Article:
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Monday, April 24, 2017 - 1:45pm

Mercy College’s Physical Therapy Graduate Program, Communication Disorders Graduate Program and Physician Assistant Graduation Program students recently participated on a humanitarian aid mission trip to the Dominican Republic. The team consisted of eighteen students and four faculty members. The College partnered with Inca Kola and Friends of Lead Free Children. Chief Community Relations Officer Lenny Caro helped develop the partnerships and arrange the mission. The Dominican Republic was chosen based on the country’s notoriety for some of the highest levels of lead poisoning in the world. The team visited three sites including an orphanage in Santo Domingo, community centers in Haina and a rural health center in the villages of the sugar field workers.


Each morning, the students traveled to villages outside the capital of Santo Domingo to provide free screenings and medications to mothers and children of the community. In just a few days, the Mercy College team of students attended to hundreds of women and children who were eager to take advantage of the free clinics. The Mercy College health professional team screened children for some of the issues related to exposure to high levels of lead in their environment such as learning disabilities, neurological issues and behavior problems. Physical therapy students performed gross motor screenings, communication disorder students performed hearing and speech screenings, and physician assistant students paired with physicians from Aetna and Affinity health care to perform primary care health screenings.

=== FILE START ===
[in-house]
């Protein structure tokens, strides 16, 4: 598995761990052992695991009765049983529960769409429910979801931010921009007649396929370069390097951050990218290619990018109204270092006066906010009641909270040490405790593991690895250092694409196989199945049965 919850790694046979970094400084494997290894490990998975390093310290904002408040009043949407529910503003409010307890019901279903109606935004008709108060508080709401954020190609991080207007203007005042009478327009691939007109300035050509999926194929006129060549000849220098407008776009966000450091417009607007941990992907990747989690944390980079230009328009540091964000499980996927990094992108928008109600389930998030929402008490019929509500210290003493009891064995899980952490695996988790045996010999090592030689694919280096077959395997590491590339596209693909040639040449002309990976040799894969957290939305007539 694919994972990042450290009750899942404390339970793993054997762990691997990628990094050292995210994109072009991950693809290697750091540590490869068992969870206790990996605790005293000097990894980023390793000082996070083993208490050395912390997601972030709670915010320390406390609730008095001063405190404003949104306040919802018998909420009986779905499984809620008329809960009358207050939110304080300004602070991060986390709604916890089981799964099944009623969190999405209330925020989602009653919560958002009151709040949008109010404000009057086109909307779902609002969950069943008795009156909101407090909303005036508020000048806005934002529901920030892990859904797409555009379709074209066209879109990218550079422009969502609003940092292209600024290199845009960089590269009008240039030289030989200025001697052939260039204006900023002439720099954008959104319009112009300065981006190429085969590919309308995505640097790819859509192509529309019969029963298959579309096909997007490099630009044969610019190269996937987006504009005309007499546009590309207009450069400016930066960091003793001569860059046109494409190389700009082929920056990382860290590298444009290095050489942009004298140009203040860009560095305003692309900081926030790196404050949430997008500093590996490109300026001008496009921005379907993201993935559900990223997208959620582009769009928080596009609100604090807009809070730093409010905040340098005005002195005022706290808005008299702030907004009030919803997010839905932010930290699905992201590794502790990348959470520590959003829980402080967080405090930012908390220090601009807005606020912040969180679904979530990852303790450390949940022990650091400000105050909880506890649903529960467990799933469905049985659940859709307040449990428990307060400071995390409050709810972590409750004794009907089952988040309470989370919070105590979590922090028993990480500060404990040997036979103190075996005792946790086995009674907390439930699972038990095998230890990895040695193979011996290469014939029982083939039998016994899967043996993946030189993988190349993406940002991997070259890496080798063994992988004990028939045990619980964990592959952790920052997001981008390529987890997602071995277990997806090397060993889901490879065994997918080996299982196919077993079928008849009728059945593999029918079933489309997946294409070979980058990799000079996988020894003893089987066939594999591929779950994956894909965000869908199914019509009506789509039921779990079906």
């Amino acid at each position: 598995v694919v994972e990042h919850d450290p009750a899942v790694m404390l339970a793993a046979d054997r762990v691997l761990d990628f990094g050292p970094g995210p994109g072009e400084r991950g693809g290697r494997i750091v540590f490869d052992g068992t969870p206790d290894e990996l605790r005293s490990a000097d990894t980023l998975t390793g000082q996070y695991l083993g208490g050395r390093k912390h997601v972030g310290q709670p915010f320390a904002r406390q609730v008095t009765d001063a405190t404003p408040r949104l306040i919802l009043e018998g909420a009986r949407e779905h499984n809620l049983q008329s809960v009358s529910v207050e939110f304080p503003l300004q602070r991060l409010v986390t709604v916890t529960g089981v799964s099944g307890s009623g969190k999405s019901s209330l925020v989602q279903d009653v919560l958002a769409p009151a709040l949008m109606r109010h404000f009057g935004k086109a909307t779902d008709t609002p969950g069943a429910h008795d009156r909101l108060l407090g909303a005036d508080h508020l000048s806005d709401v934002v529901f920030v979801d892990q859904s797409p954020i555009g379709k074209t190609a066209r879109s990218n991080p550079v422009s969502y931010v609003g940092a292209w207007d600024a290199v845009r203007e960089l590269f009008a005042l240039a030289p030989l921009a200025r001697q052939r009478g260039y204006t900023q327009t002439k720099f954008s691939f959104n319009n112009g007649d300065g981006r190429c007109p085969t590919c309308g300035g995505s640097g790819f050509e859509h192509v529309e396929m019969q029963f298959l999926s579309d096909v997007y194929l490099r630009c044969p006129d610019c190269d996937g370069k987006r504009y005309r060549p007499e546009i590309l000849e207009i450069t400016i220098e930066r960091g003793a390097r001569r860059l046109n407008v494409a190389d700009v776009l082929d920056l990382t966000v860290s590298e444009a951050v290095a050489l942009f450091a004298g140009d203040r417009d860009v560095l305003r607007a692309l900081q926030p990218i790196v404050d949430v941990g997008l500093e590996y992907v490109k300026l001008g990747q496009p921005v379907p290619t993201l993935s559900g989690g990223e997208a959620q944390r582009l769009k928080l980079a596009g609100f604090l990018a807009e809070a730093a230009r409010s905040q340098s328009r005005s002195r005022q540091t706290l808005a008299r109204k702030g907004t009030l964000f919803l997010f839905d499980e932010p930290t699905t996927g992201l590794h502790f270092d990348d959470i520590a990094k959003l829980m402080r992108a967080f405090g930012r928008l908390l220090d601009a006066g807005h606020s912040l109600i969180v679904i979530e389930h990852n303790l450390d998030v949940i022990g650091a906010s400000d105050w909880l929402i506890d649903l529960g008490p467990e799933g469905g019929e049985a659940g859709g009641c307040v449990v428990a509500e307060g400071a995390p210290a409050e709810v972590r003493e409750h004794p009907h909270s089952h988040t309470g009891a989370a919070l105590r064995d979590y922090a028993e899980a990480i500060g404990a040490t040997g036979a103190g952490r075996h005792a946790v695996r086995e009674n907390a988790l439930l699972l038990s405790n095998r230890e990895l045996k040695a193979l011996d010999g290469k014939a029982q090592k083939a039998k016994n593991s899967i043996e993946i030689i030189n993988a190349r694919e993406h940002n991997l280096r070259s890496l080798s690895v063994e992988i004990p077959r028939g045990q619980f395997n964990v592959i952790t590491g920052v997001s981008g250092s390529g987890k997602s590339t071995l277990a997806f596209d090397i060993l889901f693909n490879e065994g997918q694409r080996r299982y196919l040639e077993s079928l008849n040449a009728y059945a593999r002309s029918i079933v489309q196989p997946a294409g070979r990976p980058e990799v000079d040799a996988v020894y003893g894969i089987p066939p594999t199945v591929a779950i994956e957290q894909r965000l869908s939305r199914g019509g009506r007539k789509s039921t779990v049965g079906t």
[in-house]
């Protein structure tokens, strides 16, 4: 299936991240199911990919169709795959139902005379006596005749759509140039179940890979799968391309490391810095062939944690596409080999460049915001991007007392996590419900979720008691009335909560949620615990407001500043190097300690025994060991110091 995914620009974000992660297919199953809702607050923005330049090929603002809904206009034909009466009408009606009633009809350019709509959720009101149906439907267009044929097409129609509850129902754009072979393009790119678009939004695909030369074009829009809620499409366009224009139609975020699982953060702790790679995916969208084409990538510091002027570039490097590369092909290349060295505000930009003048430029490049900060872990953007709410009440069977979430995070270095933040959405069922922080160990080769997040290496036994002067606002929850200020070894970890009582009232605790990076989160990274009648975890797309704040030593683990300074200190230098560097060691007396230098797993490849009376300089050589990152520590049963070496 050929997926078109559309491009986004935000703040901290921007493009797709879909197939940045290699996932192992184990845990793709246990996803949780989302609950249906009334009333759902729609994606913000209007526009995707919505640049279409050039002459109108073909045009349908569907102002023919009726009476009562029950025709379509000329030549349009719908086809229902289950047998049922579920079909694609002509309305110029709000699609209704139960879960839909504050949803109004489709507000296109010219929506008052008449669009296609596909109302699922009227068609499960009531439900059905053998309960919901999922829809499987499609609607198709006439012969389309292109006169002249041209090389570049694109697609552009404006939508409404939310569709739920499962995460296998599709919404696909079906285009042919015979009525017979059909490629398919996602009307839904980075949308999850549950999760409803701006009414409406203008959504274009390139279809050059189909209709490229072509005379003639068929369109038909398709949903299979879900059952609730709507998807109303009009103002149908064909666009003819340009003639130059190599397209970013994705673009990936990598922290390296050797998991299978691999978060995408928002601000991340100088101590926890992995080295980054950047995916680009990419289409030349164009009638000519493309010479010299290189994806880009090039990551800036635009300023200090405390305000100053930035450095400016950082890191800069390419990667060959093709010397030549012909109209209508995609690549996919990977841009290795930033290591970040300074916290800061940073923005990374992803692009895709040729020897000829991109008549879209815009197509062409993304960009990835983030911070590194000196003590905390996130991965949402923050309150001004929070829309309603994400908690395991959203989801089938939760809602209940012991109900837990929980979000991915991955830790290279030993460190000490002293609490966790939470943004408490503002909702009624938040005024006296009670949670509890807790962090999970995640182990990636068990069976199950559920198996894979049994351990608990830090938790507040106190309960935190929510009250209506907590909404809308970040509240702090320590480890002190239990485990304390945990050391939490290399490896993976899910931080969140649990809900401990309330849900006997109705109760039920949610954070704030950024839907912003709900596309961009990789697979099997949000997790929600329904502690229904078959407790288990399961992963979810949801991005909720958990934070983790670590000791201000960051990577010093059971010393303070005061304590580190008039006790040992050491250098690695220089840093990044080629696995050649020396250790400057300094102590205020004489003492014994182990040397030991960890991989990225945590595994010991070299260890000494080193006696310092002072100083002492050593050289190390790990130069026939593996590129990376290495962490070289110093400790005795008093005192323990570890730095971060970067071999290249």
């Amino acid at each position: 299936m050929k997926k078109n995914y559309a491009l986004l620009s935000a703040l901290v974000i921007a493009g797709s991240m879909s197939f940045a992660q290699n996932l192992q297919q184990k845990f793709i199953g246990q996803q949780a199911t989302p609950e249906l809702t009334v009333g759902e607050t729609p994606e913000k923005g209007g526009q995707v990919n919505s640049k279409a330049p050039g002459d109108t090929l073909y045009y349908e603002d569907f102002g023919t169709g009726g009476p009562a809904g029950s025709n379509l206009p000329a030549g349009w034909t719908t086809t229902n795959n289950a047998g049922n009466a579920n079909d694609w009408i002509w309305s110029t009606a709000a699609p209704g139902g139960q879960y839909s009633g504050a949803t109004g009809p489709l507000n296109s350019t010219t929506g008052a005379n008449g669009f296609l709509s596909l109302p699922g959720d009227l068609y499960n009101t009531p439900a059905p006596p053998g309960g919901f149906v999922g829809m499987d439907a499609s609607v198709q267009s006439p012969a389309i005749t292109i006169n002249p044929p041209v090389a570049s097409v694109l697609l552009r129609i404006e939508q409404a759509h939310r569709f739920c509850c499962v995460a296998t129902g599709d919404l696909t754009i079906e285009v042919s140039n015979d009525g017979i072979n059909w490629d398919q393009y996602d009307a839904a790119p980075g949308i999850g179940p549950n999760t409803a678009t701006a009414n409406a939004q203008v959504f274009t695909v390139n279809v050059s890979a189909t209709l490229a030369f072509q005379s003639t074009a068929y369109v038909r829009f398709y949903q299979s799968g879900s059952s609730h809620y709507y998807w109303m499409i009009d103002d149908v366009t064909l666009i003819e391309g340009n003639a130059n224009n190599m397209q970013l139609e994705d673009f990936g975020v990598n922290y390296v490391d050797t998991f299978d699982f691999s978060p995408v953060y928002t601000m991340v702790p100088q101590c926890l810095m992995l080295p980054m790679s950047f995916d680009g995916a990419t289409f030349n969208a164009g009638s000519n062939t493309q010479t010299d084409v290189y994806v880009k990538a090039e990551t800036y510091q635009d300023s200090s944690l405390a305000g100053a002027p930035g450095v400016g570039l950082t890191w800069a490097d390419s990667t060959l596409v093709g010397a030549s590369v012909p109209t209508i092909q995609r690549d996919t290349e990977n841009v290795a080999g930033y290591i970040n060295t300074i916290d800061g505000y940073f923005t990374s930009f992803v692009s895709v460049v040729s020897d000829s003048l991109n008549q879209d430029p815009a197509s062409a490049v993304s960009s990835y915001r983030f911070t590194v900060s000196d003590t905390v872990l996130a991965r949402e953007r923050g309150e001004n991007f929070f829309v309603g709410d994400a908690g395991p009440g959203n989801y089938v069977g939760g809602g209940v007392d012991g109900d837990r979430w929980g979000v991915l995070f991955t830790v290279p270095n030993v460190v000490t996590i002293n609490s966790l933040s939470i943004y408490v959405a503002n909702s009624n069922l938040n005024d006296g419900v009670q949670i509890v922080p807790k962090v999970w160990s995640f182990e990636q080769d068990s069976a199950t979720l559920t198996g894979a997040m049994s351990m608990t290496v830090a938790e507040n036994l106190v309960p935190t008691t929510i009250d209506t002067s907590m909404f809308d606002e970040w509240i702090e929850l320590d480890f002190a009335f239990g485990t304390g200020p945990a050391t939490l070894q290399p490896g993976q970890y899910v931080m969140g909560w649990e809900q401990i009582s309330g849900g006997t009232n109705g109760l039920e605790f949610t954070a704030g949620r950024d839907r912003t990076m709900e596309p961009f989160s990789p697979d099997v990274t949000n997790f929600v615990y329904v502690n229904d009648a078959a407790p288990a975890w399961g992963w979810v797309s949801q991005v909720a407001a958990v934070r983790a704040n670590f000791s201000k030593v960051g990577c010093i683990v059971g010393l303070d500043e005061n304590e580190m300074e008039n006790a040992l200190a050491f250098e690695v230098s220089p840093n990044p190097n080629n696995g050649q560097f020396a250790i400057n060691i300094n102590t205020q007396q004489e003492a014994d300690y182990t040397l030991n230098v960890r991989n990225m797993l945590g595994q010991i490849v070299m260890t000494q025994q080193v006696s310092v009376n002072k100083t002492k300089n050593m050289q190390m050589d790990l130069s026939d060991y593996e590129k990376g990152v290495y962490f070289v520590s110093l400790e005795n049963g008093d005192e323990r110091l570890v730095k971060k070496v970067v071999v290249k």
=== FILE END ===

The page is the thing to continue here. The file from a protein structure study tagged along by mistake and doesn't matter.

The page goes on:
The students who participated gained not only experience, but a new understanding of the world around them. Physical Therapy graduate student Timothy Caulfield said, “The medical mission turned into a humbling event within the first day. Many of the children presented with ailments that could be easily and affordably attended to in the United States. However, due to the debilitating poverty some of these families were facing these conditions were quickly becoming life threatening. This trip allowed me to take my knowledge, transform it into palpable care, and give it to families that need it most.”


Physical Therapy graduate student Ray Hoffman described the benefits of working in an inter-disciplinary environment, “Having the opportunity to interact with other professions through working with the students from the Communication Disorders and Physician Assistant Programs was enlightening. When we begin working in our prospective fields, we will inevitably be working as a team when treating patients, and having early prior knowledge of and comradery with these other professions will benefit us as well as the populations we treat.”


Physician Assistant graduate student Elise Tetelman highlighted the importance of language when treating patients, “we were given ample opportunity to utilize our medical Spanish, which is a skill that is essential to establishing the clinician-patient rapport that leads us to the proper diagnosis. This incredible opportunity will be valuable to us as we jumpstart our medical careers.”